Kale in a bag

Place the kale pieces into the plastic bag and pour the EVOO & balsamic vinegar into the bag. Seal tightly (double check!) and shake the bag around until the leaves are evenly coated. I’ve found that this method coats the leaves more evenly with less oil, keeping the fat and calorie content down.

Line a large baking sheet with the baking/parchment paper or spray with non-stick spray.

Spread the kale pieces evenly on the pan in a thin layer.

Sprinkle a pinch of salt and grind some pepper on the kale.

Bake for 20-25 minutes, or until crispy. Turn the pieces with tongs or a spatula about halfway in, after 15 minutes, to ensure that all of the pieces are evenly cooked and crunchy.

When the kale chips look done, take them out and toss in a bowl with a final sprinkle of salt and ground pepper.

Kale as a Garnish

Serve hot.

Crushed Lentil Soup

I first had crushed lentil soup at my all time favorite Lebanese restaurant- The Grape Leaf. This soup was a turning point for me in my culinary repertoire. Prior to this soup, I pretty much thought that soup was Lipton’s chicken noodle soup that my mom would make from a packet when I was sick or some hearty but fairly unhealthy soup, like my college’s baked potato soup (tasty but high in calories). After tasting the Grape Leaf’s crushed lentil soup, I realized two things: 1: I love lentils! and 2: Soup can actually be pretty darn good.

This soup could be vegetarian- pretty much just substitute the broth/stock for vegetable broth! (I almost made it vegetarian, but I couldn’t get the vegetable broth jar open. Doh!) I actually found the original version of this soup in one of the editions of the Moosewood Restaurant cookbooks— a tome of vegetarian recipes that the Moosewood Collective puts out every so often, filled with creative and tasty vegetarian foods.

I make this soup pretty much as often as I make cornbread (they’re YUMMY together)– so at least once a month, if not more.

Crushed Lentil Soup garnished with Beer Bread chunks and Baked Kale

Crushed Lentil Soup

Time: Approx. 1 hour
Servings: 4-8

Ingredients

Garlic, 5-10 cloves (depending on how garlicky you like your soup)
3-5 Tbsp Olive Oil (I used Extra Virgin Olive Oil, aka EVOO)

An assortment of vegetables, about 6-8 cups total. I use the following:
2 medium sweet onions, diced
3-4 ribs of celery, diced
1 1/2 cup carrots, diced
1 bell pepper, diced
1 zucchini or yellow squash, diced
2 broccoli stalks, diced (You can use the florets as well)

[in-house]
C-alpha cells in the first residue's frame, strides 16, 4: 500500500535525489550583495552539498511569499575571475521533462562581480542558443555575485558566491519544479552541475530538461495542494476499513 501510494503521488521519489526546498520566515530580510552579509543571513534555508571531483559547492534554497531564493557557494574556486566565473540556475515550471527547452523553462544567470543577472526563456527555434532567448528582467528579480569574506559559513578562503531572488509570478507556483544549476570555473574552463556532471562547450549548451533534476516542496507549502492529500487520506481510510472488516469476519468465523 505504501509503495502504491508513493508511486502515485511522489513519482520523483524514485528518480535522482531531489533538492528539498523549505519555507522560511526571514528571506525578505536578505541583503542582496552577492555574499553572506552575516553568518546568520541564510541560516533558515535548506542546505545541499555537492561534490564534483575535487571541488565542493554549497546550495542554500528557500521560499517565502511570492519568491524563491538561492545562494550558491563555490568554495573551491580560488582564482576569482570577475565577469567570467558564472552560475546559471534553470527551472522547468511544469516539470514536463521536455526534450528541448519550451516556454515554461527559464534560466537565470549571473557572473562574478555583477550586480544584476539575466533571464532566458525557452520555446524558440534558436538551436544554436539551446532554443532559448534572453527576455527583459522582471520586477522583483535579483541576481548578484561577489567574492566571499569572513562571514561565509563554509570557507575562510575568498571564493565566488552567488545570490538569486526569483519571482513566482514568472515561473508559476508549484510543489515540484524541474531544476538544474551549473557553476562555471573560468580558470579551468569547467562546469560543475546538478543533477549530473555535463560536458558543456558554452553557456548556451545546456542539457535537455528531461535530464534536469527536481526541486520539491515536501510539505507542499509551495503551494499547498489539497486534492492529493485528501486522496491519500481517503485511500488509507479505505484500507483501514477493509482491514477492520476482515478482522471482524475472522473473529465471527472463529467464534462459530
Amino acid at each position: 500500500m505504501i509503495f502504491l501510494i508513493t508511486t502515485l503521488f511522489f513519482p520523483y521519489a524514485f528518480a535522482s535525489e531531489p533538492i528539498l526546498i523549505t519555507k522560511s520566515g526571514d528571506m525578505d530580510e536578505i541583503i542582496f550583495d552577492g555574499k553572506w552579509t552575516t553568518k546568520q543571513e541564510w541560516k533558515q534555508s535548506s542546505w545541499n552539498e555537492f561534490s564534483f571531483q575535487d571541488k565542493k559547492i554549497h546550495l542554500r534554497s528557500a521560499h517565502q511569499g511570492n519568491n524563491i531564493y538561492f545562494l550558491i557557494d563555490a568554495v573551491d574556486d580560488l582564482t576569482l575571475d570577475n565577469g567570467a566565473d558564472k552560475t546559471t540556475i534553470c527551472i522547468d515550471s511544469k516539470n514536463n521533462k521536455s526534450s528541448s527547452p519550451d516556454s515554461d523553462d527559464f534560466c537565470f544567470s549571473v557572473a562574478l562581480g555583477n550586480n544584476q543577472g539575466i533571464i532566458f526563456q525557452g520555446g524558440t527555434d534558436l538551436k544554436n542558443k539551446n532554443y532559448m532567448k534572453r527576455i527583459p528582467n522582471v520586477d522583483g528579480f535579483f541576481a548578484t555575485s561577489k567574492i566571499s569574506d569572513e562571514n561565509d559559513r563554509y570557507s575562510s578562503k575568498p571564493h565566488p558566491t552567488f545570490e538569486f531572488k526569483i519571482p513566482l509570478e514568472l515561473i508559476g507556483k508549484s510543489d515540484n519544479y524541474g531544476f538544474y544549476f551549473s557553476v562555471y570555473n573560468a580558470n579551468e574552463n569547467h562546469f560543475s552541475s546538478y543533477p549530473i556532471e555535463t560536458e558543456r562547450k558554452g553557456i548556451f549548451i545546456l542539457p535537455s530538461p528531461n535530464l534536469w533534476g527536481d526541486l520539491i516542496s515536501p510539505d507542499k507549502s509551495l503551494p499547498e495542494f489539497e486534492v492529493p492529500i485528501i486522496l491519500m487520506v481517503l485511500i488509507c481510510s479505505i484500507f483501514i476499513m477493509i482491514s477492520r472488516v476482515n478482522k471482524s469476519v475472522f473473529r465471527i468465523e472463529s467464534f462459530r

1 Jalapeño (optional)

Spices
1-2 Tbsp cumin (more or less to taste)
1-2 Tbsp curry powder (more or less to taste)
1-2 Tbsp turmeric or a pinch of saffron
1 tsp coriander
1 tsp garam masala
Dash of: Paprika, fresh-ground pepper, sea salt, chili powder

1 1/2 to 2 cups lentils, rinsed and picked over
6 cups low sodium chicken or vegetable stock, or water, heated
Sea salt to taste
Lemon zest to taste (1 lemon)
1/4 cup fresh squeeze lemon juice (about 1 lemon)
Garnish: Sea salt, baked kale chips, or bread (optional)

Special Tools: Immersion blender, heavy duty blender, or food processor (to blend the soup)

What To Do

Chop up your vegetables, except garlic, into roughly the same size pieces– you just want them to cook evenly. They’re going to get blended later, so they don’t have to look pretty! If you like, you can slice or chop them up with a food processor.

Dice the garlic. In a large stockpot, heat the EVOO and garlic on medium heat  for 1-2 minutes, or until the garlic has begun to turn golden (but not crispy).

Garlic & EVOO

Add the rest of the vegetables and stir to coat them with the EVOO.
Veggies

Now, add your spices and stir again. Place a lid over the pot to get cookin’!

While the vegetables are cooking, rinse and drain your lentils. Be sure to pick out any small rocks or debris. I used a mix of brown and red, but you can use your favorite variety. I’ve been trying to find French green lentils, as I’ve heard they’re exceptionally tasty.

Red & Brown Lentils

Add the rinsed lentils to the vegetables. Pour the heated stock into the vegetable-lentil mixture and stir until combined. Let the soup simmer, with the lid on, on medium heat for 20-30 minutes.Adding Chicken Broth

Your soup will look like this when its about done. Test the lentils and vegetables with a tasting spoon (Those plastic spoons you get from take out are perfect!  Yes, I am one of those people- I reuse plastic utensils). If the lentils and veggies are tender, and you’re satisfied with the seasonings, remove the pot from the heat and over to a stable flat area, like your counter. Be sure to use potholders! What's cookin' good lookin?

If you have an immersion blender, you can start blending up the soup right away. If you’re using a blender or food processor, you may want to allow the soup to cool down (for your safety) before blending.

Blend the soup for 2-3 minutes, until fairly smooth. Ultimately the texture is up to you, so be sure to taste the soup at various stages until you’re happy (coarse, medium, fine). I generally prefer a finely blended soup.

Its like a Jacuzzi... a sharp Jacuzzi

Zest and juice one lemon (if you don’t have a lemon on hand, you can omit the zest and just use the juice). Stir in the lemon juice (lemon juice tends to break down when heated, so to retain the flavor, add at the end of the cooking process).  Taste the soup, and add more lemon juice if desired.

If you cooled the soup down, gently reheat the soup before serving.

Garnish, if desired, with bread and kale chips. Serve hot!

Enjoy, and as they say in Lebanon: “The eating is proportional to the love.” (Thanks to this blog for that phrase!)